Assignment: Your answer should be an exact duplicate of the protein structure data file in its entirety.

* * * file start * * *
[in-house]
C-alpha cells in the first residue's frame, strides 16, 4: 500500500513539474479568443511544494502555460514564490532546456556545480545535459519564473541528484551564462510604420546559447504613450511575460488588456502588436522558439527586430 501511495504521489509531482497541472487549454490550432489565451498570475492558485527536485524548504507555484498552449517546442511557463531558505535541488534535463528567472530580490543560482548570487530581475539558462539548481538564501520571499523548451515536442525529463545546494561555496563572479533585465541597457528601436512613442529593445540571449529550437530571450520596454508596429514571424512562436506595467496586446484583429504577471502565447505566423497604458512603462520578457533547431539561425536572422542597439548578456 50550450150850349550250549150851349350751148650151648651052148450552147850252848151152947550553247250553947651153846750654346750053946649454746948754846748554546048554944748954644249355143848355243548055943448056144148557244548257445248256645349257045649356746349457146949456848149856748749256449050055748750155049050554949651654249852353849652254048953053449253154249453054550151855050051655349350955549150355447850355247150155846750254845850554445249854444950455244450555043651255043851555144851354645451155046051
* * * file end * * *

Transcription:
[in-house]
C-alpha cells in the first residue's frame, strides 16, 4: 500500500513539474479568443511544494502555460514564490532546456556545480545535459519564473541528484551564462510604420546559447504613450511575460488588456502588436522558439527586430 501511495504521489509531482497541472487549454490550432489565451498570475492558485527536485524548504507555484498552449517546442511557463531558505535541488534535463528567472530580490543560482548570487530581475539558462539548481538564501520571499523548451515536442525529463545546494561555496563572479533585465541597457528601436512613442529593445540571449529550437530571450520596454508596429514571424512562436506595467496586446484583429504577471502565447505566423497604458512603462520578457533547431539561425536572422542597439548578456 50550450150850349550250549150851349350751148650151648651052148450552147850252848151152947550553247250553947651153846750654346750053946649454746948754846748554546048554944748954644249355143848355243548055943448056144148557244548257445248256645349257045649356746349457146949456848149856748749256449050055748750155049050554949651654249852353849652254048953053449253154249453054550151855050051655349350955549150355447850355247150155846750254845850554445249854444950455244450555043651255043851555144851354645451155046051